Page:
I am hoping to spend less than $500, and preferable less than $400 ( as i also need to buy a new lens for my still camera). why did you choose the SONY- ( i am totally ignorant about video cameras).
you mentioned that you pretty much just point and shot the video, were there any features you think you would like to have.
how long does the battery last between charging, did you need more than one battery?
also a question about how you stabilized the camera, as there was no "shake"
thanks
amy

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Feb 15th, 2009, 03:34 PM
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Don

I dont shoot in HD yet, but the MAC is always light years ahead, so Id be very surprised if it couldn't handle it.
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Feb 15th, 2009, 03:56 PM
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I also got the Sony HDR-SR11 last year and used it on my safari in Tanzania... great camera, both for videos and stills. I have a Canon Rebel XT for still photography, but used the Sony for stills on occasion when I couldn't shift between cameras. The still shots look about as good on my computer as do the Canon shots. This is my third Sony video camera, so I guess I'm a bit partial to them. One feature that was really important to me was an eye-level viewfinder. I can follow the action better with that than using the fold-out screen. Also, it's easier to use in the bright sunlight. I can also reduce "camera shake" when I'm using the viewfinder.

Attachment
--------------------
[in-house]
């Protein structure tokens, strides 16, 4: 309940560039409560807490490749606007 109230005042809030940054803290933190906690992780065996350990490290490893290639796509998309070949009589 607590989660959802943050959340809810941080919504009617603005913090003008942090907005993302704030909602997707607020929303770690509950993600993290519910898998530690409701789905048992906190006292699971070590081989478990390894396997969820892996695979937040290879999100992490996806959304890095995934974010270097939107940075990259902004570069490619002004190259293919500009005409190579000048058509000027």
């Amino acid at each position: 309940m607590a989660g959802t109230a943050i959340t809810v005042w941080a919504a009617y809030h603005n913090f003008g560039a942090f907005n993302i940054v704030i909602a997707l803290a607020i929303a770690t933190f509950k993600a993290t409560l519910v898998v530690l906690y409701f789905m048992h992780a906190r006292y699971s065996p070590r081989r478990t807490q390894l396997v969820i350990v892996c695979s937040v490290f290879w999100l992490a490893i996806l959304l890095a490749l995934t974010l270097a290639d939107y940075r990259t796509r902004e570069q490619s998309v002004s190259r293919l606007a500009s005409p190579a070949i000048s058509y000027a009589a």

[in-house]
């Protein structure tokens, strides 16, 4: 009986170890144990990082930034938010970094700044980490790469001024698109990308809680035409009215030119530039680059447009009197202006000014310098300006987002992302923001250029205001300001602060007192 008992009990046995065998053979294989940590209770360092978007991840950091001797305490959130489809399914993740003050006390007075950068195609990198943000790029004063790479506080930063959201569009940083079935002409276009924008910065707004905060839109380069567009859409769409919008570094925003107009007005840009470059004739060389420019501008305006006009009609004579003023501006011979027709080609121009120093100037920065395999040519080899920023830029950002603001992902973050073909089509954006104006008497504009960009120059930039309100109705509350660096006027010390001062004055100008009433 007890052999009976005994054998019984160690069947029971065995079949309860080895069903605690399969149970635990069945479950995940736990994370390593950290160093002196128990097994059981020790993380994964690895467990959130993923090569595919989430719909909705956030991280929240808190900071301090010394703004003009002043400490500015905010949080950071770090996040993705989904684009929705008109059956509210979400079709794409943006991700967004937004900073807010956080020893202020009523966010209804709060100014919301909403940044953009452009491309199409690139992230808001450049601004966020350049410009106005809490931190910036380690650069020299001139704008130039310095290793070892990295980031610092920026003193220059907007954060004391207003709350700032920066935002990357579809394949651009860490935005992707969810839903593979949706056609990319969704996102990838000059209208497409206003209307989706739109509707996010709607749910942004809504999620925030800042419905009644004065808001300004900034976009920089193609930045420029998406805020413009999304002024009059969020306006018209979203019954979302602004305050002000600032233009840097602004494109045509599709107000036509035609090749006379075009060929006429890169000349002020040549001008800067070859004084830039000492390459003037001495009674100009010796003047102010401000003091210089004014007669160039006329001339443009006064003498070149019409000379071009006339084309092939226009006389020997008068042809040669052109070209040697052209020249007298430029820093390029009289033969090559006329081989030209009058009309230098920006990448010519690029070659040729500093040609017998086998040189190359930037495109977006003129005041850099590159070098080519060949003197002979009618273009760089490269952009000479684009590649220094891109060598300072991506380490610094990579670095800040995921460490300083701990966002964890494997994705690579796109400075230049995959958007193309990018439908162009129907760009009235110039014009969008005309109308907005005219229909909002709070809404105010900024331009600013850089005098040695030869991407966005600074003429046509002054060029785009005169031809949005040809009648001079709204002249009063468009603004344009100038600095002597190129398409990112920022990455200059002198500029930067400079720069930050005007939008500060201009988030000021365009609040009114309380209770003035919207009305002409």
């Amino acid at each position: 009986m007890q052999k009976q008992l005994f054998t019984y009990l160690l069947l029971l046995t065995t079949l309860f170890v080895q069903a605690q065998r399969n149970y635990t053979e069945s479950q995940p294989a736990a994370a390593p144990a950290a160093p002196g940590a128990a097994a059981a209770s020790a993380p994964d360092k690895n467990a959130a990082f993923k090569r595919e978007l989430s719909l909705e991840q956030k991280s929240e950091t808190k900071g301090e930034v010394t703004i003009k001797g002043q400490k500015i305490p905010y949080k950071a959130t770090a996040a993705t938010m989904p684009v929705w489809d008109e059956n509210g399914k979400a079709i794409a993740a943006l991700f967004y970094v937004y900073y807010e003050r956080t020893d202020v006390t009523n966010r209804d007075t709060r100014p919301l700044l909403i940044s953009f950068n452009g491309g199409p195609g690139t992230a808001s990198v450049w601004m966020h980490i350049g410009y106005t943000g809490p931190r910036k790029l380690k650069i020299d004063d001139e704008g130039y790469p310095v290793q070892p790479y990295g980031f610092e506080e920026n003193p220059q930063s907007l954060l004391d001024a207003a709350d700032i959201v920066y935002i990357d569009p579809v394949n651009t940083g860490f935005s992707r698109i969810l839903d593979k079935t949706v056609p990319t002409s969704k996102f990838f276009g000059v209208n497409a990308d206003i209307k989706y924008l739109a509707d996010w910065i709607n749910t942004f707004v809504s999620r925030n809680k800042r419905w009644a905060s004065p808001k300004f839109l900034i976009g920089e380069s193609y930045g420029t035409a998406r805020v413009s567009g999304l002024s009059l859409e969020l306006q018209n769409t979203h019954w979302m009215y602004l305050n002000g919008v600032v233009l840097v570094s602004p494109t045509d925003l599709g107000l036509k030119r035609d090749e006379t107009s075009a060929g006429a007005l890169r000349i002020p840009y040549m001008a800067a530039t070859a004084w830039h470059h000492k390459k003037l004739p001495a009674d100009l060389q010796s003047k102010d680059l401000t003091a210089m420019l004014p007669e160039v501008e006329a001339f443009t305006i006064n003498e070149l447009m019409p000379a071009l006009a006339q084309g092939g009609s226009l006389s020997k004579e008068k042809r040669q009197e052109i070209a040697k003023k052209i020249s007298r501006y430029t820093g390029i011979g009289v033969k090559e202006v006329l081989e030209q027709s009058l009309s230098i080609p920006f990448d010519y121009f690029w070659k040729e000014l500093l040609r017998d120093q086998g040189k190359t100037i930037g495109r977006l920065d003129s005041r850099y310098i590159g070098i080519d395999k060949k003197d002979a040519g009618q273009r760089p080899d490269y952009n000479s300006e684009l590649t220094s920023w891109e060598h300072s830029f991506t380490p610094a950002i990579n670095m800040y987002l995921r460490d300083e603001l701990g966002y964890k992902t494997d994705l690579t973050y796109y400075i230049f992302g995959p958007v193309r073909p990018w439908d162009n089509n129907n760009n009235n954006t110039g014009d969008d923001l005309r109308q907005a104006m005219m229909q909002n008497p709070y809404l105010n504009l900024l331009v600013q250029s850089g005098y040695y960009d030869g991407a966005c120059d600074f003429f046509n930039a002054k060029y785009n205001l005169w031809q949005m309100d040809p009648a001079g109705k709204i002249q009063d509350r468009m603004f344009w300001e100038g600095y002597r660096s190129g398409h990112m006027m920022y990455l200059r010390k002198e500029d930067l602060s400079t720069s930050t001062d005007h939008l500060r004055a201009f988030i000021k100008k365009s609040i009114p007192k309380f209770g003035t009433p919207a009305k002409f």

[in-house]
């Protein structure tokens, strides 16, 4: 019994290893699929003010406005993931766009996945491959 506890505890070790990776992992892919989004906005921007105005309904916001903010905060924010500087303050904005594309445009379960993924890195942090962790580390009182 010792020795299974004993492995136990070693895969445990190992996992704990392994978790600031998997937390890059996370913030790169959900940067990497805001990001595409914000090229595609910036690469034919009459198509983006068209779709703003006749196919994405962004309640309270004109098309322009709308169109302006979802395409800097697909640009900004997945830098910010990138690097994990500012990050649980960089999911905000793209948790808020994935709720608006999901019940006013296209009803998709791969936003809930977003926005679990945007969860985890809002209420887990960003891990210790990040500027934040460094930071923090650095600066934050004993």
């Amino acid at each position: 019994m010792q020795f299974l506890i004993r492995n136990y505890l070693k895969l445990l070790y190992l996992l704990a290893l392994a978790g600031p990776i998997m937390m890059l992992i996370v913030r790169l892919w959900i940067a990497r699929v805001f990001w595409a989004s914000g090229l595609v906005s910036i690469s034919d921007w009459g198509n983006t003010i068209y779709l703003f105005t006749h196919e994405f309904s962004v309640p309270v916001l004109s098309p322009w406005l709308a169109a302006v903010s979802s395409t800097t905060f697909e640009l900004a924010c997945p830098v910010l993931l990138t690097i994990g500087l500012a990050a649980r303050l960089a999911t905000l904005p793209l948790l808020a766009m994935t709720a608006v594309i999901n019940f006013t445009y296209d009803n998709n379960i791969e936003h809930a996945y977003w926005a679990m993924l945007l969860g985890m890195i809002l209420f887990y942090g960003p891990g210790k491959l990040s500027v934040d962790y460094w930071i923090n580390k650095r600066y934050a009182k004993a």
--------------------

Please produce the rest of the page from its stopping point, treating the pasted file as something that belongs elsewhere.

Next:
I haven't started editing, yet, but got the same program as Rizzuto. I'm taking notes from him! If there was one feature that I wished the camera had, it would be a way to negate wind noise. It may be there, but I'm not finding it. I'll have to see if I can edit out the worst of it.

I would definitely recommend the Sony HDR-SR11. The battery lasts a fairly long time, but you'd want to get a second battery and off-camera charger. I found that B&H had a good package deal with extras that were actually useful. There is also a 40-gig version, the HDR-SR10 (the SR11 is 60-gig.) That will hold many hours of videos and stills.

If I could only take one type of camera on safari, it would be a video camera for the action and the sounds. Interestingly, the lines are blurring between still and video camera, with super point-and-shoot cameras that record videos and the video cameras that shoot 10mp stills, as do these Sonys.
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Feb 15th, 2009, 04:08 PM
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amy,

A terrific site for comparing camcorders is www.camcorderinfo.com. They have prices and detailed reviews of many different units.